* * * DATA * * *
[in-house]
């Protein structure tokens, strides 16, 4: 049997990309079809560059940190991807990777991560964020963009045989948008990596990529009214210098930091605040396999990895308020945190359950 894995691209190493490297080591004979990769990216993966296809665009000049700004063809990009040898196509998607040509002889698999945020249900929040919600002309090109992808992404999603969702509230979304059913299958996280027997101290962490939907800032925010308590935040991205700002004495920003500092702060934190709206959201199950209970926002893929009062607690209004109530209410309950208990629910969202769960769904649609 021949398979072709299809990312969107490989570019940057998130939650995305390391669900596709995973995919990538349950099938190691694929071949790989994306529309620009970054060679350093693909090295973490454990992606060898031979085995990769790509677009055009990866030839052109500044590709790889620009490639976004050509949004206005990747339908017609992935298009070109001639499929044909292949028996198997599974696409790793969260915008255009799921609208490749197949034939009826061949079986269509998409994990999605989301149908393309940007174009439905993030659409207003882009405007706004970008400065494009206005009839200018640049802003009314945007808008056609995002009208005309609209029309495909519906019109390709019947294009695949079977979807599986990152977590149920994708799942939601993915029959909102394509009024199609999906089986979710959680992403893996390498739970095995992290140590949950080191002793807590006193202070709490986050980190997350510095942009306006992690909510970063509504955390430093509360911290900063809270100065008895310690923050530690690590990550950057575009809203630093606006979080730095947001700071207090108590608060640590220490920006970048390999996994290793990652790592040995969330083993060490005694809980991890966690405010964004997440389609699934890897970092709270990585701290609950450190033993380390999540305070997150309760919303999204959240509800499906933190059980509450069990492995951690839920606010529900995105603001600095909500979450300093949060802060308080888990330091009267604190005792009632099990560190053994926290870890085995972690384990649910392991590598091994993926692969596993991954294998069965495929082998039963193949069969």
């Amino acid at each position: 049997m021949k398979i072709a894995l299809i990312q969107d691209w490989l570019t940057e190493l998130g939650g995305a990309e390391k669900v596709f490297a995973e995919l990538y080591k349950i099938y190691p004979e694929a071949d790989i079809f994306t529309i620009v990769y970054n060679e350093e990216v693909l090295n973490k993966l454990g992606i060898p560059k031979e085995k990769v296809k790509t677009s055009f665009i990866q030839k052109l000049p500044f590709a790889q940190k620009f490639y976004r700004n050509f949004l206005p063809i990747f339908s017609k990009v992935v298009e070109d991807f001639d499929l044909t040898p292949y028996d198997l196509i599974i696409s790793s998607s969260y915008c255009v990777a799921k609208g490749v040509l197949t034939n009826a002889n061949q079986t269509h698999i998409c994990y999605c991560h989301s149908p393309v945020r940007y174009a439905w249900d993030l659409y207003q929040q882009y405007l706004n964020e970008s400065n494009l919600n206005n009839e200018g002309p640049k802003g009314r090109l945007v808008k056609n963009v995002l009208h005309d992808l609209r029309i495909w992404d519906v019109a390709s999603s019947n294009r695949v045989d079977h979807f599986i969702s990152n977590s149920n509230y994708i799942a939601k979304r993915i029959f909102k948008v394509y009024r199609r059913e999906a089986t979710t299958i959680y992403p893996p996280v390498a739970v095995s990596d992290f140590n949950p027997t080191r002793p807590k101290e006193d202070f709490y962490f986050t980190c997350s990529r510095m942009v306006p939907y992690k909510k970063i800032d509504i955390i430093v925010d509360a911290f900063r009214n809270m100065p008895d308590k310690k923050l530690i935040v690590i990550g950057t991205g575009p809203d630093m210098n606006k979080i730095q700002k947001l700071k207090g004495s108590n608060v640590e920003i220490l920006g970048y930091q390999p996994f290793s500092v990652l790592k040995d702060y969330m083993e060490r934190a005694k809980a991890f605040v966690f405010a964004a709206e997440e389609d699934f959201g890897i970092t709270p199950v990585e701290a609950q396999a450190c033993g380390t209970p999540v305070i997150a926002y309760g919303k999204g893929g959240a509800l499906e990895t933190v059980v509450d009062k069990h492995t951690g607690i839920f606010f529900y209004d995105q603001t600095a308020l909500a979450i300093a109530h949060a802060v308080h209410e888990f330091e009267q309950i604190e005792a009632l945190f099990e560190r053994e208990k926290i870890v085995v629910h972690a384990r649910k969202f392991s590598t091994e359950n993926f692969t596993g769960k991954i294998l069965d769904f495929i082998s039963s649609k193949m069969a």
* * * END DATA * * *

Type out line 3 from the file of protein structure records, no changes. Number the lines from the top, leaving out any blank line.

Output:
């Amino acid at each position: 049997m021949k398979i072709a894995l299809i990312q969107d691209w490989l570019t940057e190493l998130g939650g995305a990309e390391k669900v596709f490297a995973e995919l990538y080591k349950i099938y190691p004979e694929a071949d790989i079809f994306t529309i620009v990769y970054n060679e350093e990216v693909l090295n973490k993966l454990g992606i060898p560059k031979e085995k990769v296809k790509t677009s055009f665009i990866q030839k052109l000049p500044f590709a790889q940190k620009f490639y976004r700004n050509f949004l206005p063809i990747f339908s017609k990009v992935v298009e070109d991807f001639d499929l044909t040898p292949y028996d198997l196509i599974i696409s790793s998607s969260y915008c255009v990777a799921k609208g490749v040509l197949t034939n009826a002889n061949q079986t269509h698999i998409c994990y999605c991560h989301s149908p393309v945020r940007y174009a439905w249900d993030l659409y207003q929040q882009y405007l706004n964020e970008s400065n494009l919600n206005n009839e200018g002309p640049k802003g009314r090109l945007v808008k056609n963009v995002l009208h005309d992808l609209r029309i495909w992404d519906v019109a390709s999603s019947n294009r695949v045989d079977h979807f599986i969702s990152n977590s149920n509230y994708i799942a939601k979304r993915i029959f909102k948008v394509y009024r199609r059913e999906a089986t979710t299958i959680y992403p893996p996280v390498a739970v095995s990596d992290f140590n949950p027997t080191r002793p807590k101290e006193d202070f709490y962490f986050t980190c997350s990529r510095m942009v306006p939907y992690k909510k970063i800032d509504i955390i430093v925010d509360a911290f900063r009214n809270m100065p008895d308590k310690k923050l530690i935040v690590i990550g950057t991205g575009p809203d630093m210098n606006k979080i730095q700002k947001l700071k207090g004495s108590n608060v640590e920003i220490l920006g970048y930091q390999p996994f290793s500092v990652l790592k040995d702060y969330m083993e060490r934190a005694k809980a991890f605040v966690f405010a964004a709206e997440e389609d699934f959201g890897i970092t709270p199950v990585e701290a609950q396999a450190c033993g380390t209970p999540v305070i997150a926002y309760g919303k999204g893929g959240a509800l499906e990895t933190v059980v509450d009062k069990h492995t951690g607690i839920f606010f529900y209004d995105q603001t600095a308020l909500a979450i300093a109530h949060a802060v308080h209410e888990f330091e009267q309950i604190e005792a009632l945190f099990e560190r053994e208990k926290i870890v085995v629910h972690a384990r649910k969202f392991s590598t091994e359950n993926f692969t596993g769960k991954i294998l069965d769904f495929i082998s039963s649609k193949m069969a």